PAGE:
in beauty, snow, beginning normal

J. A. Tyler

With black. Silence, hanging. Like that. Then a man's mouth, framed in by black. From cheek to cheek, a face sliced in edges. He says: I make snow. And we see his teeth and the posture of his lips, the conviction of the words: I make snow. And then the black again, quick and held, darkness, and inside it the laugh of a woman, strong, sensible, beautiful. And her face, shoulders to top of her straight hair, her face the structure of an overblown balloon, lips inflated and ripping from the rest, cheeks drooped and unsteady, eyes warped in swollen squinted lines. Her: laughing.

Black. The insides of a shadow. Then: a coffee pot filling, dripping. A kitchen window and cracked backsplash tiles, steam going up an inside pane of glass, the wind, a breeze. A kitchen table, blonde wood, clean. Two coats on wall pegs, one green and bold, bulky, hurt, one slack and thin. An unmade bed, the corner peeled, like an orange half naked, like a skin. The blind of a window. The guess of light. Conjecture. And from nowhere, invisible, two loud claps, hands meeting. Loud. Clap, clap.

Outside: the want of sun, the clouds, an unbeautiful sunrise. Gray. Fall fallen leaves, stirring and subtle, rattling in stuck positions. An empty metal trash can at the end of a gravel drive. Residue of iced rain on moments of concrete. No sounds of birds. Trees stoic, their bark romantic, the imagined hum of piano keys. A dejected fence, slats falling. An unused birdhouse hanging from a limb. A pale street, like a shroud. The quiet of dying.

His face, the man, thick glasses, wide, rimming his face. His eyes magnified. His face behind another glass, a concave lens, another magnifier. Him: concentrating, licking lips, pulling a strand of leftover hair back over his balding. Terse in colorless walls, a sagging ceiling, dormer windows behind and around, his hands, playing at microscopic instruments. The shift to the focus, to the object at work. Nothing but air, but space, pretending.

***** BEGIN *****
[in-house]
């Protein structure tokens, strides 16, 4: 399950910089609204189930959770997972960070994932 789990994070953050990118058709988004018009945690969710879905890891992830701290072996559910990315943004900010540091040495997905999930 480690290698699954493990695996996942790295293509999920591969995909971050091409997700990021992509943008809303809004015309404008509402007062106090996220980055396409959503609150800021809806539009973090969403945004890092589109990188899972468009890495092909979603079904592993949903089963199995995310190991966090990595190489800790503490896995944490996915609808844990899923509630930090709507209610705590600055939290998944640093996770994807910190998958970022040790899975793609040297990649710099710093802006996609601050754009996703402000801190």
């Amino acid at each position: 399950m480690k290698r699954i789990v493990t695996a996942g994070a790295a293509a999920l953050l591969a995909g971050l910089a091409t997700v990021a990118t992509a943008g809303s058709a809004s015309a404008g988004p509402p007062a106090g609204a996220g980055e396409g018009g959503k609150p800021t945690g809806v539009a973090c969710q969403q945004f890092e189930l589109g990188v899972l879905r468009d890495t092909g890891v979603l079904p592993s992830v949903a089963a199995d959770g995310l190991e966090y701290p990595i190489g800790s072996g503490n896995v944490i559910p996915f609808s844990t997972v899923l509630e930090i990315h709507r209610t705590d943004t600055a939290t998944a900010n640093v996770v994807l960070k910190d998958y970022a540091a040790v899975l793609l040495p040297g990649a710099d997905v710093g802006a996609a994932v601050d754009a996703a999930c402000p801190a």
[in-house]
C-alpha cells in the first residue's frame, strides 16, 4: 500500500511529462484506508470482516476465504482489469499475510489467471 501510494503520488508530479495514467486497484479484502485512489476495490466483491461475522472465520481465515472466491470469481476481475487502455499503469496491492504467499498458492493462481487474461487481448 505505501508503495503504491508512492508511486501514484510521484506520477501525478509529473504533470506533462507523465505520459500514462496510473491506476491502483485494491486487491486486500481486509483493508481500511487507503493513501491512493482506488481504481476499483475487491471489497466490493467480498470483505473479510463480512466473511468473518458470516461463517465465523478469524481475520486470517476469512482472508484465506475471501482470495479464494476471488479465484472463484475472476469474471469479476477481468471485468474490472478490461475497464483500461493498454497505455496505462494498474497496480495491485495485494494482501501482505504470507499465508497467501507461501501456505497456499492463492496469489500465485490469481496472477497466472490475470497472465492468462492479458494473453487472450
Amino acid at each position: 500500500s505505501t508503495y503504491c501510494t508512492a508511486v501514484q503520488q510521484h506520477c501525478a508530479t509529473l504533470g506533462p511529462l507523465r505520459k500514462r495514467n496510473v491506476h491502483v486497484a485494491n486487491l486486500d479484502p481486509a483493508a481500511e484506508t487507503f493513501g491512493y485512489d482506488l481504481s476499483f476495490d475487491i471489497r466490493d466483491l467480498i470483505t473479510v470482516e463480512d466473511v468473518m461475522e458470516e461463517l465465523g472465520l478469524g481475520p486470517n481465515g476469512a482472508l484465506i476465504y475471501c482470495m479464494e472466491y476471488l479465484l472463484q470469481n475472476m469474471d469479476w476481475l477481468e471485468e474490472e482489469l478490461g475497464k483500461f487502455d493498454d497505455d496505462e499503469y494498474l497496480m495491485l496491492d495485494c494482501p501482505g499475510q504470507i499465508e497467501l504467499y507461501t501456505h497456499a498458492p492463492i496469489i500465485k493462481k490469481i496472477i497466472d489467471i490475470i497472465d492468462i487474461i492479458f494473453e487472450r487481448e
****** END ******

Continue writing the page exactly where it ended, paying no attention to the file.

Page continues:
He tightens his hands, knuckles unmanageable. He clenches and unclenches, flexes. Closes his eyes, listening to voices in his head, listening to silence, listening to the rhythm of unheard words. Directions. The stoop of phrasing. The wind, a breeze. Him picking up and setting down. A tool, a tool, a tool. He wants. We see he can't. Flexing and unflexing. He needs but can't. Transparent. Apparent.

And her, in another place, sitting on the flush of a bench, the cold damp cement. The gray behind her. Her coat black. Her frame of nothing, weightless in ways. Her face encumbered with squinted eyes, the swell and punch of bruising, the constant look of her face. The lips, tearing away from her face. Creeping off or away. Her. Sitting. Hands underneath her thighs, resting. A follow from her laughter, a continuation of her look, she looks up to the clouds, the haze of deep snow cloud gray. She watches at nothing. Smiling in her big and uncomforting face. Kicks her heels on the ground, bouncing, the gesture of small girls. Shoulders hugging in to her neck.

Another man, a slicker man, a man with black hair in rifts, waving back. A man with cut chin and square jaw. A man with glistening in his smile, he is smiling. He is waving. He holds one arm up, raised enough to lift the shoulder of his suit, to create a ripple. His stomach abed and flat inside a button down, underneath a greased tie, the new colors, the shape. He is a man that people want. He is pretty. He is clean. He is not shaping invisible objects with thin metal tools. He waves at crowds. There is applause, occasional muted voices, the sound of admiration.

Close on: the tools, diligent around nothing, weaving in and out of the air, darting, pecking, a tool traded out, another in, another. Creating in shapes and shouting movements. Up over. Up over, under. Through. Through. Nothing. Tools, tools.

The woman's thick face. Smiling. The man's tools, working. The sound of muted applause and conversation, the excitement of seeing the other man, the one waving, raising his muscled arm to a crowd.

To black. To dense color until there is no color. Sick darkness. The words: happily ever after.

They sit at the table. The blonde table. This man, his knuckles, this woman and her ugly face. She is ugly. He doesn't see it. He lifts a fork of mashed potatoes to his mouth. She smiles and squints. He smiles back. His face is smaller and distant, he is consumed. She is happy. He takes another fork. She stabs a green bean. He takes a drink of iced tea. She does the same. She smiles at him and he smiles back, smaller again. She looks down at the table, thinking of something. He eats. Thinking of nothing.

The waving man, his face, crunched by the black frame, the outside lines, his face being touched up by make-up, a brush and swift movements. His eyes are closed tightly, his face a plastic smile, happy. Fingers tussle and grip his hair, adjust and skim it, making changes. He keeps his eyes closed. He keeps his smile on. He always keeps his smile on.

J. A. Tyler is the author of THE GIRL IN THE BLACK SWEATER (Trainwreck Press), EVERYONE IN THIS IS EITHER DYING OR WILL DIE OR IS THINKING ABOUT DEATH (Achilles Chapbook Series), SAMSARA (Paperhero Press), & SOMEONE, SOMEWHERE (Ghost Road Press). He is also founding editor of MUD LUSCIOUS and ML PRESS. Visit for more.